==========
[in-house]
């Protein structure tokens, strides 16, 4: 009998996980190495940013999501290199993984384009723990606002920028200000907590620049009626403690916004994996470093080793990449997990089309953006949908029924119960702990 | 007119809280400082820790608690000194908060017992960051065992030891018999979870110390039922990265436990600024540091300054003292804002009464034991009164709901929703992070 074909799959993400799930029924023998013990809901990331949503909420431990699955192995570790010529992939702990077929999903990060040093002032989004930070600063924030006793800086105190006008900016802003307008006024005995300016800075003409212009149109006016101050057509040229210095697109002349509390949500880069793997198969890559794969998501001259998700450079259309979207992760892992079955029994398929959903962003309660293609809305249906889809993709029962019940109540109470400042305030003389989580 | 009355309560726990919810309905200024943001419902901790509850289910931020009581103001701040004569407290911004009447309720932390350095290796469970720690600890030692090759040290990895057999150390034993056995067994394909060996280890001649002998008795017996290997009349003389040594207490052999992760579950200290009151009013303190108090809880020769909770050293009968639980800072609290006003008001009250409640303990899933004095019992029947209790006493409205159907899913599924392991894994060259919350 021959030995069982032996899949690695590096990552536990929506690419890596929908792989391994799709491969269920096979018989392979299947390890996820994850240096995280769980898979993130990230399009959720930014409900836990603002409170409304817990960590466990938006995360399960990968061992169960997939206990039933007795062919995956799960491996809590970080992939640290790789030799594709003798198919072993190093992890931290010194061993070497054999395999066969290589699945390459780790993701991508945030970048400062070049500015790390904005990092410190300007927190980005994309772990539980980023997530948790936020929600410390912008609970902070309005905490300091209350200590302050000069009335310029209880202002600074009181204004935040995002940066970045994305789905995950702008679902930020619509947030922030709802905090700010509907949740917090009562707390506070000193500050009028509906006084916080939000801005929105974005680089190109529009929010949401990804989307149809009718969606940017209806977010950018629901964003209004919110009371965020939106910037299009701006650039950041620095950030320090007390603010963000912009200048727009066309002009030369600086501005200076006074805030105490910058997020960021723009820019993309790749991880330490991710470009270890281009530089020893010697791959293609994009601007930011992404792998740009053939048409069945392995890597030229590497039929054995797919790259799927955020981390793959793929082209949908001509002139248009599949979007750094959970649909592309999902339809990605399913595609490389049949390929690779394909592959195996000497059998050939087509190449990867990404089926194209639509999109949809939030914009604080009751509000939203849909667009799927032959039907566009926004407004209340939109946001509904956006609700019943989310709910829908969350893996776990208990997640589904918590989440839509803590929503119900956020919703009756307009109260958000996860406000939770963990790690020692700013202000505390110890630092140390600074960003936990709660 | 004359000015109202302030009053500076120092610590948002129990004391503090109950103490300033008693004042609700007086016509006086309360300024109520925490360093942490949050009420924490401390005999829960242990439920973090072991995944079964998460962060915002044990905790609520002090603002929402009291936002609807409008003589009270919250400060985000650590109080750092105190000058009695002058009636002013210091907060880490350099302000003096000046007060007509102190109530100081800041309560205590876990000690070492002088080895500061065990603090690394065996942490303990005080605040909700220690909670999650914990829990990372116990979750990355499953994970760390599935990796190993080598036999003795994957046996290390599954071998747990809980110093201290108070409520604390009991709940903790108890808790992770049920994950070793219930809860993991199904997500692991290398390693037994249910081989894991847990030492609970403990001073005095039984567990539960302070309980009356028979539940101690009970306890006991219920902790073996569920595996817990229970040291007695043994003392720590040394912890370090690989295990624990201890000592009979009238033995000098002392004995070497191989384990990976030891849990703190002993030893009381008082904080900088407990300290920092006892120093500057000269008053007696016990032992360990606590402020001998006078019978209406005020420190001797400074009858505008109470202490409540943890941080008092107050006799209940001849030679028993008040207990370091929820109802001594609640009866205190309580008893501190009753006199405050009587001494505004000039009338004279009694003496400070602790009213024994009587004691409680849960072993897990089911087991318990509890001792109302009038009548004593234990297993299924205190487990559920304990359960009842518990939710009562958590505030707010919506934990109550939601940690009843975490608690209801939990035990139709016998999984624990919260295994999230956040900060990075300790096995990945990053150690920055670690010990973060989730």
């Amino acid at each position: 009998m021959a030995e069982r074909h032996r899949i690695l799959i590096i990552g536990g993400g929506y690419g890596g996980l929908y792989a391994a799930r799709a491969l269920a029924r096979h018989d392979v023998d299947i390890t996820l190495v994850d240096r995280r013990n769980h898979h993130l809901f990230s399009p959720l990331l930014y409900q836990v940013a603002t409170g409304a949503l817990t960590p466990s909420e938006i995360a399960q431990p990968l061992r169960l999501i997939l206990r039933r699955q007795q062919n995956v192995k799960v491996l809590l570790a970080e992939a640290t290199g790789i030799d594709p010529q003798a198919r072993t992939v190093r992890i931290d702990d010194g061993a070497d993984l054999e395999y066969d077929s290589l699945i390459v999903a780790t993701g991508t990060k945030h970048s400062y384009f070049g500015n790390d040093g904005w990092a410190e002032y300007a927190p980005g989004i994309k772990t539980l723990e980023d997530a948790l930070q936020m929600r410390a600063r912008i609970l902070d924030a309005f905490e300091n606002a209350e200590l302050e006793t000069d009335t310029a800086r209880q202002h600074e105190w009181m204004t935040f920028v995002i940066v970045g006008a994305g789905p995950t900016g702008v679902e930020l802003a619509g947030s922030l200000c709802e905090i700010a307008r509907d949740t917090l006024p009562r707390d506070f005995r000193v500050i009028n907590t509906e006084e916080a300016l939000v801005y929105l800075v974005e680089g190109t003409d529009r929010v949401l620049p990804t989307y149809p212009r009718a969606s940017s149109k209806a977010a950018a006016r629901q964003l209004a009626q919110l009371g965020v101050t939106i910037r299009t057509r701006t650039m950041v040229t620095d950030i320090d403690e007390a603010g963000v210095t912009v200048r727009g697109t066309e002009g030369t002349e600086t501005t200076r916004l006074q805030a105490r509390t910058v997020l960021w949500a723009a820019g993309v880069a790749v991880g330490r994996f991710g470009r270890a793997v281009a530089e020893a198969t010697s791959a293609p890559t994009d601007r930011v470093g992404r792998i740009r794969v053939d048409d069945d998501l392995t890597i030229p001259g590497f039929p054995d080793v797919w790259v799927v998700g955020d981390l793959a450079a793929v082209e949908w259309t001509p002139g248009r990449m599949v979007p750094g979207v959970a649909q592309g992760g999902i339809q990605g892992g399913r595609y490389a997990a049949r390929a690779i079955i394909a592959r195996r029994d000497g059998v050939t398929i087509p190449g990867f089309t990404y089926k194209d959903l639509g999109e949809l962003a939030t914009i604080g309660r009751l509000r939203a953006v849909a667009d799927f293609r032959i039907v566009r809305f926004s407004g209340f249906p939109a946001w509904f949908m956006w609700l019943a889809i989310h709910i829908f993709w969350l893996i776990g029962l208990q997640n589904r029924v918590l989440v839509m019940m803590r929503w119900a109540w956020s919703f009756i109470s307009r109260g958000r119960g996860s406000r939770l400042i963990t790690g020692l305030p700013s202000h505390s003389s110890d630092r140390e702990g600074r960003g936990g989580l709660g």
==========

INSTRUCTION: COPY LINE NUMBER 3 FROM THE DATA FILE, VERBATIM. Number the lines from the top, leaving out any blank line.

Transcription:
């Amino acid at each position: 009998m021959a030995e069982r074909h032996r899949i690695l799959i590096i990552g536990g993400g929506y690419g890596g996980l929908y792989a391994a799930r799709a491969l269920a029924r096979h018989d392979v023998d299947i390890t996820l190495v994850d240096r995280r013990n769980h898979h993130l809901f990230s399009p959720l990331l930014y409900q836990v940013a603002t409170g409304a949503l817990t960590p466990s909420e938006i995360a399960q431990p990968l061992r169960l999501i997939l206990r039933r699955q007795q062919n995956v192995k799960v491996l809590l570790a970080e992939a640290t290199g790789i030799d594709p010529q003798a198919r072993t992939v190093r992890i931290d702990d010194g061993a070497d993984l054999e395999y066969d077929s290589l699945i390459v999903a780790t993701g991508t990060k945030h970048s400062y384009f070049g500015n790390d040093g904005w990092a410190e002032y300007a927190p980005g989004i994309k772990t539980l723990e980023d997530a948790l930070q936020m929600r410390a600063r912008i609970l902070d924030a309005f905490e300091n606002a209350e200590l302050e006793t000069d009335t310029a800086r209880q202002h600074e105190w009181m204004t935040f920028v995002i940066v970045g006008a994305g789905p995950t900016g702008v679902e930020l802003a619509g947030s922030l200000c709802e905090i700010a307008r509907d949740t917090l006024p009562r707390d506070f005995r000193v500050i009028n907590t509906e006084e916080a300016l939000v801005y929105l800075v974005e680089g190109t003409d529009r929010v949401l620049p990804t989307y149809p212009r009718a969606s940017s149109k209806a977010a950018a006016r629901q964003l209004a009626q919110l009371g965020v101050t939106i910037r299009t057509r701006t650039m950041v040229t620095d950030i320090d403690e007390a603010g963000v210095t912009v200048r727009g697109t066309e002009g030369t002349e600086t501005t200076r916004l006074q805030a105490r509390t910058v997020l960021w949500a723009a820019g993309v880069a790749v991880g330490r994996f991710g470009r270890a793997v281009a530089e020893a198969t010697s791959a293609p890559t994009d601007r930011v470093g992404r792998i740009r794969v053939d048409d069945d998501l392995t890597i030229p001259g590497f039929p054995d080793v797919w790259v799927v998700g955020d981390l793959a450079a793929v082209e949908w259309t001509p002139g248009r990449m599949v979007p750094g979207v959970a649909q592309g992760g999902i339809q990605g892992g399913r595609y490389a997990a049949r390929a690779i079955i394909a592959r195996r029994d000497g059998v050939t398929i087509p190449g990867f089309t990404y089926k194209d959903l639509g999109e949809l962003a939030t914009i604080g309660r009751l509000r939203a953006v849909a667009d799927f293609r032959i039907v566009r809305f926004s407004g209340f249906p939109a946001w509904f949908m956006w609700l019943a889809i989310h709910i829908f993709w969350l893996i776990g029962l208990q997640n589904r029924v918590l989440v839509m019940m803590r929503w119900a109540w956020s919703f009756i109470s307009r109260g958000r119960g996860s406000r939770l400042i963990t790690g020692l305030p700013s202000h505390s003389s110890d630092r140390e702990g600074r960003g936990g989580l709660g």